* coating sky-blue plastic with glue attracts thrips. So if you have a lot of gladiola damage (streaking flowers) or other plant damage due to thrips (they also carry some viral diseases that wipe out flowering daisies) then these blue cards are beloved by thrips.

The only problem with cards like this is that they are “sticky” – big time and kids or pets can get ‘too close accidentally” A bit of rubbing alcohol or other friendly solvent takes it off but it does stain clothes.

Do NOT put it directly on the bark of trees. I did this once with some chestnuts and it softened up the young bark. I always use a round or three of tape now and put the glue directly on the tape. This tape will last 1-2 years and is easily replaced (the glue hardens up over the winter and needs replacing yearly)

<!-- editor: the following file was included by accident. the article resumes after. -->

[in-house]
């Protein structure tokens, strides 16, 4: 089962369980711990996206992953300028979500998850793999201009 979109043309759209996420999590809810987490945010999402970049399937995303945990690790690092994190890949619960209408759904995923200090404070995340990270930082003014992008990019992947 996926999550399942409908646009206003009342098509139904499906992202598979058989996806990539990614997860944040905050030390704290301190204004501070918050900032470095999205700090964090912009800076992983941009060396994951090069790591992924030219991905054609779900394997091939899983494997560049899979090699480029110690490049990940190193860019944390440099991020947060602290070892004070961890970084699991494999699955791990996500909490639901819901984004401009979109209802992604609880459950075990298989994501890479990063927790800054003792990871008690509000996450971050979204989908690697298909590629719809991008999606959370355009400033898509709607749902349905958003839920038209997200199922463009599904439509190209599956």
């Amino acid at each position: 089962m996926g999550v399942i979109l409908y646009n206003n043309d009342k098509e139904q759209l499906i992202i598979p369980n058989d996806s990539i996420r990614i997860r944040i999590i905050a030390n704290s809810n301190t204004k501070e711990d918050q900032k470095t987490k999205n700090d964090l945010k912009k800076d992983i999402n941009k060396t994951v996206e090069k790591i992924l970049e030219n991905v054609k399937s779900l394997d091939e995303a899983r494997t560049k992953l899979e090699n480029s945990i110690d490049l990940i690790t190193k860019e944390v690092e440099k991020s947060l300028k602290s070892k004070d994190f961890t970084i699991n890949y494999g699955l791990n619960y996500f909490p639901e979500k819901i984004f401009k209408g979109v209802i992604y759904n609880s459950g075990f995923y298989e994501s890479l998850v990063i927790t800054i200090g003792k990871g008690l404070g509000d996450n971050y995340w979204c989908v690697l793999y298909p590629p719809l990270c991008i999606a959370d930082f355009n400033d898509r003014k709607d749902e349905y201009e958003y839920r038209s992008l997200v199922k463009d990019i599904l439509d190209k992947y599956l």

But sticky glue has a lot of uses in the garden for passive pest protection and is one of those little used organic pest control practices that you might consider adopting.

Comments for Organic Pest Control - Sticky Traps

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36" Fan with Fabric Window Screen
by: Don and Mona

At night we use a 36" fan with a light on the inlet side, attached to the inlet side is a fabric window screen. Insects are attracted to the light, and the suction of the fan holds them on the screen as long as the fan operates. You may kill them all with a fly swatter in 30 seconds when you awake in the morning. Most, large insects are not trapped but mosquitoes, gnats, moths, and a million others are trapped. We live between 2, 12,000 acre plus wildlife reserves. After 2 years of use insects, in particular mosquitoes and gnats are not a big problem.

What about carpenter bees & wasps?
by: Anonymous

I know honeybees are beneficial but, I want to kill the carpenter bees tunneling into my house! Also, the wasps that are getting into my house. Please advise about these two. Aren't they pests? Do you have anything sticky enough to catch them? Would Tanglefoot work?

slug bait
by: Anonymous